The benefit of an unstructured as opposed to a formal approach to interviews is that it is focused on the search for the meanings social groups attach to events. By giving members of a group the opportunity to talk openly and freely, it is much more likely that their view will emerge than if they are given a list of pre-decided questions reflecting the researchers concerns. My research subjects will be able to explain their views when talking to me so that I fully understand them and their view point, unlike filling out a questionnaire, in which they may not be able to fully express their views.

By carrying out unstructured interviews, I will be able to gain an understanding of what ‘belief’ means to my research subjects and how then, if they do, express these beliefs through practice. Also, by doing an interview the chances of any misunderstandings are much lower than what they would be if the research subject was filling in a questionnaire as any question can be explained by the interviewer so that the respondent fully understands what is being asked and any response can be fully explained by the respondent so that the interviewer fully understands what is being said.

However, (from a positivist perspective) my data will be low in reliability as my chosen method is un-scientific and it is un-likely that the same results would be gathered from re-testing i.e. it is not replicable. The data may also vary considerably from each respondent which would then make it difficult to compare, but I am not looking to generalise, I am more concerned to get an insight into the meaning of people’s belief and practice.

Also, it is likely that there will be some interviewer bias which could influence responses. Respondents may lie or exaggerate the truth. It is possible that the respondents will claim to have a belief in God or that they practice their beliefs on a regular basis when in fact they may not do neither, because it is what they think I want to hear or because they think it is the more socially accepted response. To limit this I will try to reduce the formality of the interview as much as possible and try to make it more like a conversation between two people. I will also take a limited role within the conversation and so not lead it in a particular direction.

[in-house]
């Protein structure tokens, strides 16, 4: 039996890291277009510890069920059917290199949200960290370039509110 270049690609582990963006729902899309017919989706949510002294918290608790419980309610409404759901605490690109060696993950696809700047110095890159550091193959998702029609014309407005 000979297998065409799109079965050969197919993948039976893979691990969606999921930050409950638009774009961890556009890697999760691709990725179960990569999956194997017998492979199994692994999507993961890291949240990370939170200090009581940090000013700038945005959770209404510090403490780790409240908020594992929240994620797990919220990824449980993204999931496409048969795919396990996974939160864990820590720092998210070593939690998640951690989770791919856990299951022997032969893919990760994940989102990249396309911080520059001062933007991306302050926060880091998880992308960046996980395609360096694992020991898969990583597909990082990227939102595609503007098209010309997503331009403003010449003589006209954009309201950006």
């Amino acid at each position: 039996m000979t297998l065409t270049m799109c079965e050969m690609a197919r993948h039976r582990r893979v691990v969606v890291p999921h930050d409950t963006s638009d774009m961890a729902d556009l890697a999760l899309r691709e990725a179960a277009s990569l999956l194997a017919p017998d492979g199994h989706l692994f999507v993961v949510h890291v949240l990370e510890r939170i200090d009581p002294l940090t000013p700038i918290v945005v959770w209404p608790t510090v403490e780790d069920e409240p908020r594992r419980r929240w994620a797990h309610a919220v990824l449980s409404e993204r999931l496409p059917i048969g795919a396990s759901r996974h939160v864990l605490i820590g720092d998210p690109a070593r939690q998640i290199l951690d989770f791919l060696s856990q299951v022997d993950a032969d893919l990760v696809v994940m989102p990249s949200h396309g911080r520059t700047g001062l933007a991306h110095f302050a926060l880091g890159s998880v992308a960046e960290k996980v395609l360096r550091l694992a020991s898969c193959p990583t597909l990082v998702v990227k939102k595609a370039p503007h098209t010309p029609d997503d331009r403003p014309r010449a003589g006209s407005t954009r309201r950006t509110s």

Ideally, to overcome the disadvantages associated with each method I would triangulate my research but this is not possible or practical within my time limit.

My sample will consist of three people, whom I will interview. My sampling technique will mainly be based on snowball sampling. I will initially interview someone that I know has a religious belief and attended a C of E school and then ask of them to refer me to someone in the same situation whom is wiling to talk to me. My sample could be described as a purposive sample as I am specifically looking for people who have some kind of religious belief and have attended a C of E school and so therefore it may be that it is unrepresentative. However, in order to discover what one’s belief means to them and to assess how they practice their belief one needs to have a belief. Therefore, for my study representativeness is not a key issue.

I have carried out a pilot study to test the questions I had prepared and to get some idea of the kind of responses I am likely to get. My pilot study helped to confirm the questions I will use in my actual study as I was unsure if all my questions would be properly understood and answerable.

My first two questions are straight forward and are simply to confirm that my interviewee has belief and the second to count how often they practice. The second question is designed to measure the importance of their belief to them according to traditional methods of measuring belief.

Initially I was unsure of my third question, which was to ask what their belief means to them because I thought it may be vague or difficult to understand. However, having done my pilot I gained confidence with this question as my respondent was able to answer it with a few hints such as how does your belief help you? And what does it provide for you?

This question allowed me to get direct responses for my first objective

My final question was to discover how my interviewees practice their beliefs. This question was answered with ease, although I provided a few examples such as home-prayer and following certain rules.

This question was designed to provide answers for my second objective.